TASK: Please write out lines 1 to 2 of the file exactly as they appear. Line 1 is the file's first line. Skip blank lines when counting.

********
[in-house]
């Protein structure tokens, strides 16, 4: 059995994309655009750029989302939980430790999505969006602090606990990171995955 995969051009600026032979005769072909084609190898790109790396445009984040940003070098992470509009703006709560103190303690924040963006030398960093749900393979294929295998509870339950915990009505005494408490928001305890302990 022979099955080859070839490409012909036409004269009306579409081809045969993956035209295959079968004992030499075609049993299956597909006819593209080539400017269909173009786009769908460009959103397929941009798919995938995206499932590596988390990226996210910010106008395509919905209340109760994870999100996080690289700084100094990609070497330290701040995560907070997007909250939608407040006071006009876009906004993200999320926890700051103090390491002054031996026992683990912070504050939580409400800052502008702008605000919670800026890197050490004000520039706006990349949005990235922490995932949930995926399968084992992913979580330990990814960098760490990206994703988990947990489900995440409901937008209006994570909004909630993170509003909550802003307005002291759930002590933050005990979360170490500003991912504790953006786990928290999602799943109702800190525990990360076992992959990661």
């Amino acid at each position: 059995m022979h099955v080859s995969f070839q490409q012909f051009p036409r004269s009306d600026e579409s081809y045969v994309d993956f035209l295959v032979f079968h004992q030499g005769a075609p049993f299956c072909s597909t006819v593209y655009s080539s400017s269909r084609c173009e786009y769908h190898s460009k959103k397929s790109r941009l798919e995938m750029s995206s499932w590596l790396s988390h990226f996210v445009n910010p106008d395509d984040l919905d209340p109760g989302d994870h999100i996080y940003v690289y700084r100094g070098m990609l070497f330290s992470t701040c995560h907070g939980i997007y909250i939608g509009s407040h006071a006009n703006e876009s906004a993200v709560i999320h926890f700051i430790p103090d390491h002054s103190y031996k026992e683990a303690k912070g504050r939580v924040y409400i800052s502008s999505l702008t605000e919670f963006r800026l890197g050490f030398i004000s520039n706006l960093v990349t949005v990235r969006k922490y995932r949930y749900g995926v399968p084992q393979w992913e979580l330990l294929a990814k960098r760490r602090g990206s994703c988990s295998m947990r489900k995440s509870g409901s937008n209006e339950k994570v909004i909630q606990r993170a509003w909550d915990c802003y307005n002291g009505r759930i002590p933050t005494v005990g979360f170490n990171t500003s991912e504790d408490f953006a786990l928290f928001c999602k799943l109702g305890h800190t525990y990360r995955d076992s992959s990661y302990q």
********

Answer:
[in-house]
């Protein structure tokens, strides 16, 4: 059995994309655009750029989302939980430790999505969006602090606990990171995955 995969051009600026032979005769072909084609190898790109790396445009984040940003070098992470509009703006709560103190303690924040963006030398960093749900393979294929295998509870339950915990009505005494408490928001305890302990 022979099955080859070839490409012909036409004269009306579409081809045969993956035209295959079968004992030499075609049993299956597909006819593209080539400017269909173009786009769908460009959103397929941009798919995938995206499932590596988390990226996210910010106008395509919905209340109760994870999100996080690289700084100094990609070497330290701040995560907070997007909250939608407040006071006009876009906004993200999320926890700051103090390491002054031996026992683990912070504050939580409400800052502008702008605000919670800026890197050490004000520039706006990349949005990235922490995932949930995926399968084992992913979580330990990814960098760490990206994703988990947990489900995440409901937008209006994570909004909630993170509003909550802003307005002291759930002590933050005990979360170490500003991912504790953006786990928290999602799943109702800190525990990360076992992959990661």